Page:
Study examines how diseases really spread during air travel

Science Friday
Since the inception of commercial air travel, the insides of airplane cabins have been associated with a higher likelihood of catching a cold or other spreadable disease. New research has sought out to see if scientific facts back up those sentiments.

We’ve all heard it before: With tight quarters and recirculated air, commercial airplane passengers are just asking to catch a cold or some other spreadable disease — especially if another passenger is coughing in close proximity.

“That's certainly something that you hear a lot. And the question is, is that true or is that recall bias? And the answer is, ‘Well, we don't know,’ because we really don't,” says Vicki Stover Hertzberg, a professor of biostatistics and bioinformatics at the Rollins School of Public Health at Emory University in Atlanta. “There's no organization that's keeping statistics on who's getting sick on airplanes outside of a few reported events.”

To delve into this issue, Hertzberg and a team of fellow researchers attempted to map out how respiratory viruses such as the flu could possibly spread on a plane. To do so, the team took 10 flights across the US. During those flights, the team recorded passengers’ behavior as they got up and moved around the cabin. They also monitored how long passengers stood outside the restroom and their interactions with fellow passengers and flight attendants. Their research was recently published in the Proceedings of the National Academy of Sciences.

Hertzberg says her team found that people who were seated one row in front, one row behind or two seats of either side of someone who was infectious had a higher likelihood of becoming infected — what she calls the “perimeter of risk.” Those outside of the perimeter, though, were less likely to become sick.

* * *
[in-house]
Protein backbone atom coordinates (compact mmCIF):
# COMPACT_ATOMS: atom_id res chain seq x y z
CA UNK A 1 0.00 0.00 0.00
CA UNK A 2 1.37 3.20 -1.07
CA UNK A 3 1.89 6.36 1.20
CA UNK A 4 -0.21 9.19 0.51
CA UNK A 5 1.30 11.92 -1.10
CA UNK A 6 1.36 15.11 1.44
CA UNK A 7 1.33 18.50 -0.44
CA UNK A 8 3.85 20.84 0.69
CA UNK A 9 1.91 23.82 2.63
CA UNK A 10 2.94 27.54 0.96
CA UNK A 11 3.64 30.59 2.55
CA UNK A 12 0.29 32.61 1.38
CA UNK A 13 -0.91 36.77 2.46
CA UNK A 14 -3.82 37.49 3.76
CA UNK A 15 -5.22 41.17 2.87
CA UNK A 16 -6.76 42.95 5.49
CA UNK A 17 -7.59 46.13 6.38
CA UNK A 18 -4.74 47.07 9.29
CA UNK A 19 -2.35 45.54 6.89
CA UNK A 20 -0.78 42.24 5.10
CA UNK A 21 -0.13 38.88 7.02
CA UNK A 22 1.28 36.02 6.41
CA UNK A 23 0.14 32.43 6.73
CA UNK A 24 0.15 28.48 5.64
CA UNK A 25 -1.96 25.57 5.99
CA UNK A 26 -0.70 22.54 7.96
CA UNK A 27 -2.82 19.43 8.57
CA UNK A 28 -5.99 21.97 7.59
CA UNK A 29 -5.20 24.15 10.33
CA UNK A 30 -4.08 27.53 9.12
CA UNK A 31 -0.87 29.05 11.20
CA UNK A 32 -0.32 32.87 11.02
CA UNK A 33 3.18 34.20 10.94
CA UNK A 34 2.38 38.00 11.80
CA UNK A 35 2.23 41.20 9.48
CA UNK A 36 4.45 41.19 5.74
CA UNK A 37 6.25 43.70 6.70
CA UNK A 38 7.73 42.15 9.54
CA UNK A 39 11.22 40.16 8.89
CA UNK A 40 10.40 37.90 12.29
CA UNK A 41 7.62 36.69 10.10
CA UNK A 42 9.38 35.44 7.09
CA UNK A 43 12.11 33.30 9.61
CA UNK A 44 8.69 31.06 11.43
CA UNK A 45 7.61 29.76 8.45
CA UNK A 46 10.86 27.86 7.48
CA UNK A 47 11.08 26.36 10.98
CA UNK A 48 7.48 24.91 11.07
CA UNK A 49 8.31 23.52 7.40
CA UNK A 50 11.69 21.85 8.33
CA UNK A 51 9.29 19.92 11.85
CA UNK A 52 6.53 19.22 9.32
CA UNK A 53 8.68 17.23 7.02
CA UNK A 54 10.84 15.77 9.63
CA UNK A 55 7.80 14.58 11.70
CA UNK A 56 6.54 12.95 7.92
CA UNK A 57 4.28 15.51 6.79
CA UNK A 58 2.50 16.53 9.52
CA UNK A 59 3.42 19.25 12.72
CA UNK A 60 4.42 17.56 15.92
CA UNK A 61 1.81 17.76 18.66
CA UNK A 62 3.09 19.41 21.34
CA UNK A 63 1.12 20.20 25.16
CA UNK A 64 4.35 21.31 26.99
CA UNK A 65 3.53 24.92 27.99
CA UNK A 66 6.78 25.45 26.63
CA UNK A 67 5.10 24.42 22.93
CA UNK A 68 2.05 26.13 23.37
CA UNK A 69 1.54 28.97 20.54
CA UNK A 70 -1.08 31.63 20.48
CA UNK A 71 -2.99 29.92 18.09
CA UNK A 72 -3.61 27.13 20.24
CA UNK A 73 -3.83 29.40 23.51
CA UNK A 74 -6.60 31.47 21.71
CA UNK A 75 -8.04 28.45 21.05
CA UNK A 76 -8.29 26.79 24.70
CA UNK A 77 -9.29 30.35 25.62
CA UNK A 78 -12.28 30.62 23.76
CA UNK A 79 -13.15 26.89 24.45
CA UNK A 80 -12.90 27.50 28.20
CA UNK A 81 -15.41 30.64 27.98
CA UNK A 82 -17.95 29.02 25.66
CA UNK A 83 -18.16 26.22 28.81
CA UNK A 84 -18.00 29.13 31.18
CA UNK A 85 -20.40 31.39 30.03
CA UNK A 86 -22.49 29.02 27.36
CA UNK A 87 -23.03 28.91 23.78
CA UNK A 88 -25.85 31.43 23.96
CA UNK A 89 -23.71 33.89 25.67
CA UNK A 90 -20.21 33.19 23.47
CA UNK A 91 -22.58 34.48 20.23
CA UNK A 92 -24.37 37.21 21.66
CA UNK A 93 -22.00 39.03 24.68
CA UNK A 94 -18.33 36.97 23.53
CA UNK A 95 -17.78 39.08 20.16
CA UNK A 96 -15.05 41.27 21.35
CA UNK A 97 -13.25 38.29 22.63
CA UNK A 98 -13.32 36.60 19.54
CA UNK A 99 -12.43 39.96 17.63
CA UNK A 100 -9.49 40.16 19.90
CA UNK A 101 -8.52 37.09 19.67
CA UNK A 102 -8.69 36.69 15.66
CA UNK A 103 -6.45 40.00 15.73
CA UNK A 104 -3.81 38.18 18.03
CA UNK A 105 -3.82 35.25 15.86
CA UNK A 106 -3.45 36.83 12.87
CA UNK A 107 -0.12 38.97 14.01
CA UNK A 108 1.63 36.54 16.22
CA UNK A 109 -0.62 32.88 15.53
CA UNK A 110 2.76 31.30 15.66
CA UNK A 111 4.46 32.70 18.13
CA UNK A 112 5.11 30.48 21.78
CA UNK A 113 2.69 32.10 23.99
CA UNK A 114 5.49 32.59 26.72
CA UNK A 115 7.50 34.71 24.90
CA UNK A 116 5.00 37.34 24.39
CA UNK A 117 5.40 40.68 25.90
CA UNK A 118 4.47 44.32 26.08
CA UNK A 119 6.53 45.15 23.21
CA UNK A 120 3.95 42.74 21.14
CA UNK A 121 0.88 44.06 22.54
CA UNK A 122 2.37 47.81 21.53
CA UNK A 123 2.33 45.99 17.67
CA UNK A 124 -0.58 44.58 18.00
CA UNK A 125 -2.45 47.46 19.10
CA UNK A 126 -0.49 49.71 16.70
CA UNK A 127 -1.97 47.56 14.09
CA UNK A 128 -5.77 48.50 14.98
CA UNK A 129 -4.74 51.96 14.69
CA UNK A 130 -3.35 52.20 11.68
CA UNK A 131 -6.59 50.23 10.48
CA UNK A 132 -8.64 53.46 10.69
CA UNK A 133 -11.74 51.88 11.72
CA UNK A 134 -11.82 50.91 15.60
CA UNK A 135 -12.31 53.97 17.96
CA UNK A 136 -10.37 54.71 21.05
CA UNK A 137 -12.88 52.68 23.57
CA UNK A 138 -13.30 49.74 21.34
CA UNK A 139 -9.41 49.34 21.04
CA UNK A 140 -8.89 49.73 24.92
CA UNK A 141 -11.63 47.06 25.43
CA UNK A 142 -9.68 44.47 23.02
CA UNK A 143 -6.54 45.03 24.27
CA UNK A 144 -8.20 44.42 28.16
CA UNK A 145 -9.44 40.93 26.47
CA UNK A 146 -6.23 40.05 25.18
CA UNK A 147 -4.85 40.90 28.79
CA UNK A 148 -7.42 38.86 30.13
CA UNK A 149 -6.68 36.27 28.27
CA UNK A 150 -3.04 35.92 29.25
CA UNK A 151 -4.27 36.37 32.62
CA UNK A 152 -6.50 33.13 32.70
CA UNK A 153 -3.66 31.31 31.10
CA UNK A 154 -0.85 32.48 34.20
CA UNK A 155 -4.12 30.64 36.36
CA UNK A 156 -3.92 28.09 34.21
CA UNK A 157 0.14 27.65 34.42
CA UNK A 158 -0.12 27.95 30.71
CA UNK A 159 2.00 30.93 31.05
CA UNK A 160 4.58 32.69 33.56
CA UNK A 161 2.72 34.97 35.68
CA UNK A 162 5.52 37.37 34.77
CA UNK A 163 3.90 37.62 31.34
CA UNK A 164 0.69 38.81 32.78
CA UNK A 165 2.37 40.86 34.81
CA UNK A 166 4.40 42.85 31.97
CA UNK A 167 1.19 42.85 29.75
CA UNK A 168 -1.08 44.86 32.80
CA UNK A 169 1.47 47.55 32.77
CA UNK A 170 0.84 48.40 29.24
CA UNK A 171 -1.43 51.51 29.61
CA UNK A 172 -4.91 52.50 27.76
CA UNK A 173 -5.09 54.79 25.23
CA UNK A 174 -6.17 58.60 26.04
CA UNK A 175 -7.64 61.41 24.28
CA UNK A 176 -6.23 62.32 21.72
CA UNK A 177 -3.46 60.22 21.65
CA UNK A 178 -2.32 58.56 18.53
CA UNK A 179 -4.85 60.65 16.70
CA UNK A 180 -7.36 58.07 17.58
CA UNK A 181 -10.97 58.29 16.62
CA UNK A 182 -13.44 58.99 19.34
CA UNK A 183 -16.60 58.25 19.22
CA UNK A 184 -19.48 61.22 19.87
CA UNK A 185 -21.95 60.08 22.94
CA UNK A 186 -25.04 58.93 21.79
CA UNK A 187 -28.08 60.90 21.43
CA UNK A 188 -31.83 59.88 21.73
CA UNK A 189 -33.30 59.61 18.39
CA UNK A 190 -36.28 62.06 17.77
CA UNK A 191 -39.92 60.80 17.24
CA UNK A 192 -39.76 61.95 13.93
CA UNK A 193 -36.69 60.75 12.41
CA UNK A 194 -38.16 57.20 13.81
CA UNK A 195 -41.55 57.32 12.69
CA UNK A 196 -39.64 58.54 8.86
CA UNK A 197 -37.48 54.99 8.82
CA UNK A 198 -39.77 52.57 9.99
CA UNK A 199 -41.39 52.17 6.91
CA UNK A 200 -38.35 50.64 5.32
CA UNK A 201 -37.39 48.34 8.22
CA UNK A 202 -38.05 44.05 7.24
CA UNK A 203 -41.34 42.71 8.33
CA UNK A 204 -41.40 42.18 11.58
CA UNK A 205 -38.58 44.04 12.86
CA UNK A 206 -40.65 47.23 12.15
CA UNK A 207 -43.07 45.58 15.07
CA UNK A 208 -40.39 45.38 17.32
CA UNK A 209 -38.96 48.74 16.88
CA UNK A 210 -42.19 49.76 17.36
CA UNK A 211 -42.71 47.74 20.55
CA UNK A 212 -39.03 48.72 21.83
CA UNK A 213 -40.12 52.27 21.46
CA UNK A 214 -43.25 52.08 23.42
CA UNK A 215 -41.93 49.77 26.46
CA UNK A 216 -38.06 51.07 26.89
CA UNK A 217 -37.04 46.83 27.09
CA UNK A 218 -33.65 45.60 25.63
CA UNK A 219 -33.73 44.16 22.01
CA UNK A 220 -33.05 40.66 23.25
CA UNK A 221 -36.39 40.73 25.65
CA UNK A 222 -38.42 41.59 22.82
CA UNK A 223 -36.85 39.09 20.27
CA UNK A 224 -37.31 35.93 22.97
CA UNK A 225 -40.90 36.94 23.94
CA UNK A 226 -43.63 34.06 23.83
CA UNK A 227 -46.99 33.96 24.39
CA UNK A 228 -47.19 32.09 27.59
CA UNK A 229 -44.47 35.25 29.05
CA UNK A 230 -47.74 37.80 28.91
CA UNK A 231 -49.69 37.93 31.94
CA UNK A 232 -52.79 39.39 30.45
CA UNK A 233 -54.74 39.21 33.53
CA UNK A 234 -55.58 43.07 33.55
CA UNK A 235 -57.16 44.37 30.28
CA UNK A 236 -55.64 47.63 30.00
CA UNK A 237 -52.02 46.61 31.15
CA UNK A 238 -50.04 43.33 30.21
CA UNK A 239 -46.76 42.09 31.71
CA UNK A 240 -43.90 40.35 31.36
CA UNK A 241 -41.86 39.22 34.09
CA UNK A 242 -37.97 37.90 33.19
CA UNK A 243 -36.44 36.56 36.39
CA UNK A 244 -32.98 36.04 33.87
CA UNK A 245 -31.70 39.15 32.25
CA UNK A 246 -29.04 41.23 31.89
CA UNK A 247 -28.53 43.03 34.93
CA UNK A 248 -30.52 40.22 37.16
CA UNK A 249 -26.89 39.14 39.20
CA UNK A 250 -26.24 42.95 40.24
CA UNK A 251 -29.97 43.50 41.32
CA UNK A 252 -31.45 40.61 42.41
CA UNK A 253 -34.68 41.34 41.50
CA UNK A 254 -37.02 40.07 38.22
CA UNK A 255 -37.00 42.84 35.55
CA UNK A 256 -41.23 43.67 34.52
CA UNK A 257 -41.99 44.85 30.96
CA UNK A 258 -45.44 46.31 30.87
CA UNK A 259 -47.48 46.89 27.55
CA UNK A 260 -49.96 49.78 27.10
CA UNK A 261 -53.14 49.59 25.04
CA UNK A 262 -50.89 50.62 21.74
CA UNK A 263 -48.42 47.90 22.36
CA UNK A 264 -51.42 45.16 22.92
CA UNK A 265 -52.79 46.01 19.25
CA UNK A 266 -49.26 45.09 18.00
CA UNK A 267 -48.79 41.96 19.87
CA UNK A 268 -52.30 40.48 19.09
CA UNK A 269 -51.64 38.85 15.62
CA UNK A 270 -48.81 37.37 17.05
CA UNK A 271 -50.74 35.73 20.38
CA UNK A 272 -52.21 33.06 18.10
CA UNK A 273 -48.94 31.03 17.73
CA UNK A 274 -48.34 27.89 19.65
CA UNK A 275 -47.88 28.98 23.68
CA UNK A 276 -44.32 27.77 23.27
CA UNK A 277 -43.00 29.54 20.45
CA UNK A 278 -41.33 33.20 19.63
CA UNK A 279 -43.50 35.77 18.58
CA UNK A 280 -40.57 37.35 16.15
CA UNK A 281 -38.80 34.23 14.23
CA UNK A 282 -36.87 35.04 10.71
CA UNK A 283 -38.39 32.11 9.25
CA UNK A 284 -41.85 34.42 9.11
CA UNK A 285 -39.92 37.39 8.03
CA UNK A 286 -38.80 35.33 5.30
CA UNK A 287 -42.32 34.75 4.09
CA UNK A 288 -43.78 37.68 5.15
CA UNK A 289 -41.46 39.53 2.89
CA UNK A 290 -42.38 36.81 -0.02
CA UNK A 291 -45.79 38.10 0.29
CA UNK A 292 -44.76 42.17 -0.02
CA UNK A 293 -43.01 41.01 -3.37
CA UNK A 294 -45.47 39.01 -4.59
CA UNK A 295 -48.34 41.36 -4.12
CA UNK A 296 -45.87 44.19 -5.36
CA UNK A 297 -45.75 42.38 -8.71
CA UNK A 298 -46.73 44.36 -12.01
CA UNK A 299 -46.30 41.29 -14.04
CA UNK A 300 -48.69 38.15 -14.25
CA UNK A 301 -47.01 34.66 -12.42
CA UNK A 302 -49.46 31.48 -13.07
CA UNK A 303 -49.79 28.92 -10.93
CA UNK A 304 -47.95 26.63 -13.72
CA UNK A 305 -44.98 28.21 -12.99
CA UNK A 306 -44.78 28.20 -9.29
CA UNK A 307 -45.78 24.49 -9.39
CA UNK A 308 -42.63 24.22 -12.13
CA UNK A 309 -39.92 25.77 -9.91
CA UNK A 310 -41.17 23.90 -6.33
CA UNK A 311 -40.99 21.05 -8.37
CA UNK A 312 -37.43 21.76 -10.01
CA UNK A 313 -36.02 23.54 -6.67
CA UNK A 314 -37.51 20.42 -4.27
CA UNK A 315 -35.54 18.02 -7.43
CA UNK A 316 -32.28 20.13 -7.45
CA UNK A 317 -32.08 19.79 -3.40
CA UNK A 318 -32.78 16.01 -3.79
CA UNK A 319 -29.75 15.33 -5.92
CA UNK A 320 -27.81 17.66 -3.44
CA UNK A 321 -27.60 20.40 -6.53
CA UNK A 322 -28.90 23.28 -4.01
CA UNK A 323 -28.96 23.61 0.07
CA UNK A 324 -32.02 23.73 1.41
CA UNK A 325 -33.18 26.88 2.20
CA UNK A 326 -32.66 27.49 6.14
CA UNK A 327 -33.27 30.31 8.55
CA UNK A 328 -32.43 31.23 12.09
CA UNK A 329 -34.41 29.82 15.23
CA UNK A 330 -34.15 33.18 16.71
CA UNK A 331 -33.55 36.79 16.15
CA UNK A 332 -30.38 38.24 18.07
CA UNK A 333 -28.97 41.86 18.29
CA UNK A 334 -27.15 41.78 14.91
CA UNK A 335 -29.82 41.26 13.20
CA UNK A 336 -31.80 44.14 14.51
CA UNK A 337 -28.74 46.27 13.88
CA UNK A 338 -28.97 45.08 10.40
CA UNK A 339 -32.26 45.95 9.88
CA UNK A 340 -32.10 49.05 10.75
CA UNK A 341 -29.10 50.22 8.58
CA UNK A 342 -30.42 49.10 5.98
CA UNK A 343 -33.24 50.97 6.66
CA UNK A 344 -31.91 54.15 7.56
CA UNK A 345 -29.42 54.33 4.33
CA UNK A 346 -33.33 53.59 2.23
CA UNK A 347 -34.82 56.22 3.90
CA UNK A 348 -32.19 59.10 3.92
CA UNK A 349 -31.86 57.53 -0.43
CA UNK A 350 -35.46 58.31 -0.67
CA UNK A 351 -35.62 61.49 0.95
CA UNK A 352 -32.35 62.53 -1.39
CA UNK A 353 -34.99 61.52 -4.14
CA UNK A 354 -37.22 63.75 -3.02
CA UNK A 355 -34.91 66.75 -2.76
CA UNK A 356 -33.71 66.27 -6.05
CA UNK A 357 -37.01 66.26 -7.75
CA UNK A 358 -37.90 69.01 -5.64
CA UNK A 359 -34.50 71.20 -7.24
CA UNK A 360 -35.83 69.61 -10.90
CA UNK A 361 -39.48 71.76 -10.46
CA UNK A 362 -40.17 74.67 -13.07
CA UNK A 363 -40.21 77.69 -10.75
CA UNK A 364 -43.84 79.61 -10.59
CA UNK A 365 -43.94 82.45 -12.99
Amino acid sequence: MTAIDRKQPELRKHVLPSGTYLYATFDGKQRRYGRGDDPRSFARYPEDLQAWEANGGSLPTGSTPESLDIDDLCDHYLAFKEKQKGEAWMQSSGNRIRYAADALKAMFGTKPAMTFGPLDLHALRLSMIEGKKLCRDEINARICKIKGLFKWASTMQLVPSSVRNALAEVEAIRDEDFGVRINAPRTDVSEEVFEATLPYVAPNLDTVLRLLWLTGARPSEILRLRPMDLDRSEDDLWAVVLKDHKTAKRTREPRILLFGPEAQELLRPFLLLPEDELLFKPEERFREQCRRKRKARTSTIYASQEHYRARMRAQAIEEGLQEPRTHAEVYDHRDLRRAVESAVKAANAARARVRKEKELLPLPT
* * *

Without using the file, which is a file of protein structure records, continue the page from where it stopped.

For the study, Hertzberg and her team took air samples inside the cabins. They also collected samples by taking cultures from swabbing tray tables, seat belt buckles and the areas around lavatory door handles. They then tested those swabs against a panel of 18 common respiratory infections. All of the samples — 229, by Hertzberg’s recollection — were negative for those 18 infections.

We did not specifically look at how people were touching things, so we still got a ways to go to get a better understanding of how the touch might play a role in disease transmission,” she says.

They also found nothing when comparing the cabins’ recirculated air to the panel of 18 common respiratory infections.

“Modern aircraft are becoming increasingly better about their air circulation, and it's changed actually much more frequently now than your average office building,” Hertzberg says.

The most recent findings, Hertzberg hopes, are just the beginning of a series of studies that will help provide results to the health questions and concerns around commercial air travel.

Provided her team has the necessary funding, Hertzberg says they would look further into how passengers are touching surfaces and how double-aisle aircraft compare to the single-aisle aircraft used in this study. The researchers are also interested in researching aerosol exposure on planes.

At the moment, all the threats Hertzberg’s team has studied have dispelled commonly held beliefs about air travel. They've found getting sick from planes is mostly about proximity to other infected persons. 

"That's why being within a meter is so important in risk,” she says. “But we don't know about the finer particles that stay suspended in the air and move about the cabin.”

This article is based off an interview that aired on PRI’s “Science Friday” with Ira Flatow.  

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